Dell World 2014 has been an interesting experience. I've had the opportunity to speak with a number of Dell executives about the company's efforts in cloud computing, big data and analytics, end-user computing support and the topic of "converged computing solutions."
During the event, Dell launched the PowerEdge FX, part of the company's 13th generation of PowerEdge systems. Dell's goal for these systems is to offer an architecture that makes in-box growth simple and also offers customers a great deal of configuration flexibility. Here's how the company describes its new offering:
The next-generation PowerEdge FX architecture is a 2U enclosure with six new PowerEdge server, storage and network IOA sleds built specifically to fit into the FX2 chassis and support varying workloads. Designed with integrated management capabilities, the FX architecture enables customers to easily configure, manage and add capacity to complete workload-specific blocks of IT resources.
This converged infrastructure approach affords efficiencies of shared power, I/O and management, integrated switching, and unsurpassed overall density capabilities at up to 40 2-socket servers in 10U . Building on Dell’s recent PowerEdge 13th generation server portfolio announcement, the next-generation PowerEdge FX2 also includes advanced systems management capabilities to reduce operational complexity and simplify datacenter management.
This system appears to offer a great deal of power and flexibility at a reasonable price.
Hyper converged catch phrase
While the systems are indeed impressive, the constant use of the word "converged" during the presentation at Dell World forced me to think about how systems suppliers are increasingly bandying terms like that about, e.g., "hyper converged," and even "super hyper converged." What does this really mean?
A bit of history
In the beginning of today's world of computing, all of the functions needed to support workloads, including user interaction, application processing, data management, storage management and network management, were housed in a single enclosure. This was called the main frame or mainframe. This meant that each of the functions could be found all in one place and were straightforward to manage. Problems could be quickly isolated and resolved.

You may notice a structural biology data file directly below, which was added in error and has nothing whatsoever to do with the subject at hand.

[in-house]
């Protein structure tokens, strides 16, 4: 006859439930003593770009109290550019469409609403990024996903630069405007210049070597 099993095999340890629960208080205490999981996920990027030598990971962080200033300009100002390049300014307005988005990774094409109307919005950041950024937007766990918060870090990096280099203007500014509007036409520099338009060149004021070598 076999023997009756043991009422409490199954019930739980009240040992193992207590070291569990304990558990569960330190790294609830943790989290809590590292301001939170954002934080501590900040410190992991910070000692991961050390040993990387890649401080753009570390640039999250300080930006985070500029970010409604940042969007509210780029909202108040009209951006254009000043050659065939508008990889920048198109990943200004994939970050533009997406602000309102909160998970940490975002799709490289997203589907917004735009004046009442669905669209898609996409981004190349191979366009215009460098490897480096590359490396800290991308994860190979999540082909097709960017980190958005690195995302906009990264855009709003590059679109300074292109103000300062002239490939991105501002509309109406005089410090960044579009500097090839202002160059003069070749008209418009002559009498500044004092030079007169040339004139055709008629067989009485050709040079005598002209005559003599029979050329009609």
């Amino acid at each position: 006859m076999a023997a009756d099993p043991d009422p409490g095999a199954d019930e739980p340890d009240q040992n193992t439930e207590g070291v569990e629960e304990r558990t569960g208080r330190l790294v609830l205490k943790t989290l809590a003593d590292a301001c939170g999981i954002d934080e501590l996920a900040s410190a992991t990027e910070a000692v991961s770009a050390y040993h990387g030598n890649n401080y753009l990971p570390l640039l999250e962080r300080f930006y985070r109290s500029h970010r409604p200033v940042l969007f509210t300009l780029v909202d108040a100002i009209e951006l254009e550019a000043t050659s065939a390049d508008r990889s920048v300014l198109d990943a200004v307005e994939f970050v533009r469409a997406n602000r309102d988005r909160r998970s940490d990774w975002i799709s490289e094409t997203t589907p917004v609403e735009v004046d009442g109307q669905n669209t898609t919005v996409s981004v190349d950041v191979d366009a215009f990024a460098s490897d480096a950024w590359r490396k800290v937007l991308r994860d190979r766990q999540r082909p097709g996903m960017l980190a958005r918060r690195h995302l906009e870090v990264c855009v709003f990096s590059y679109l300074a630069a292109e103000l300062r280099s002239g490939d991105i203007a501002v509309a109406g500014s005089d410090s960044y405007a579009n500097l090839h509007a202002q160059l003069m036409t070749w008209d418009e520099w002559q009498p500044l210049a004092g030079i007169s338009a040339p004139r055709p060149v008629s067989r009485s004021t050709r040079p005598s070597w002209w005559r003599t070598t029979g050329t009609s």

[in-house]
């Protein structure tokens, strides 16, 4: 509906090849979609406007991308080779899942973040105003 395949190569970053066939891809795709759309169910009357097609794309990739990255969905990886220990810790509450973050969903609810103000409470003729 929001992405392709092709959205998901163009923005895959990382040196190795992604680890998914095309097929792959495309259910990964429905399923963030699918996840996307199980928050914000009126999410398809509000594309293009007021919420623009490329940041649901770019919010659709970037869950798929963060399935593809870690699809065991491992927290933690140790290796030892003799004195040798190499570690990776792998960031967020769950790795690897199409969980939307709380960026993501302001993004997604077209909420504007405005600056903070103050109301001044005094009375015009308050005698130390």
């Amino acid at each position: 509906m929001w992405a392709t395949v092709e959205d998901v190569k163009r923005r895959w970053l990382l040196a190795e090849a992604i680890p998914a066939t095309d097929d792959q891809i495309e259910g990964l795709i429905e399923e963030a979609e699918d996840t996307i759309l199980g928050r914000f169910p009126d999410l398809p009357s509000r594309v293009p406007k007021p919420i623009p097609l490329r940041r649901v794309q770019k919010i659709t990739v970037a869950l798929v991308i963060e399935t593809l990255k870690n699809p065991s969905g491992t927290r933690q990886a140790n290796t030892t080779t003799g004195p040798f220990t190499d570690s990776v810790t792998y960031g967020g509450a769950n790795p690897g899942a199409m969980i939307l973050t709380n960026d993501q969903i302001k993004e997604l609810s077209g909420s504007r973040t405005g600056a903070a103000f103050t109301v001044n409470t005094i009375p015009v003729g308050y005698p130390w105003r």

In the 1970s, companies such as Digital Equipment (now part of HP) and Data General (now part of EMC) developed smaller, much less costly computers that were sold to smaller companies and business units of larger companies to address their needs and to interact with the organization's mainframes.
Industry standard x86 servers came next
In the late 1980s and early 1990s, industry standard, x86-based systems emerged and the concept of a server started to decompose into separate systems that supported each function.
Functional or appliance servers
Interaction with workload users were managed by systems supporting client/server communication or front end web services, application processing was managed by other systems, data management was managed by still other systems, storage management was managed by storage servers living on special purpose storage area networks and, finally, network management was managed by stand-alone network routers and other networking equipment.
The complexity is killing us
Over the years special purpose appliance servers took on the functions of managing corporate email, security, database management, and many other functions. The corporate datacenter became an ever more complex herd of systems, each doing a specific function. It became increasingly difficult to manage this environment and the pendulum started to swing back towards bringing the components of a "system" back together.
The industry saw many different approaches to offering the flexibility and power of the multi-system approach combined with the straightforward management and administration of the mainframe. Terms such as "blade server," "unified computing server," and a few others became marketing catchphrases for hardware suppliers.
The newest generation of marketing-speak for mainframe-like systems-based industry standard components is "converged." Depending upon how many functions have migrated back into the main enclosure, the phrase "converged" might be enhanced by adding words such as "hyper," "super," or even things such as "hyper super converged."
Suppliers such as Cisco, Dell, HP and IBM are all playing the game.
What does this all mean?
Suppliers, such as Dell, want to offer the simplicity of a mainframe-like system but don't want to be seen as going back to the 1960s for answers. No, they are always looking to the future and want to be seen as offering industry leadership.
So, we can expect the systems to function more and more like the mainframe of the 1960s and 1970s, but will be described using more and more adjectives such as "hyper" or "super" converged.
All in all, the trend makes sense. Converged systems can be easier to purchase, install and manage than addressing the same business requirements with an ever-growing herd of appliance servers flying in formation.
Dell's PowerEdge FX series appears to demonstrate what is best about this trend.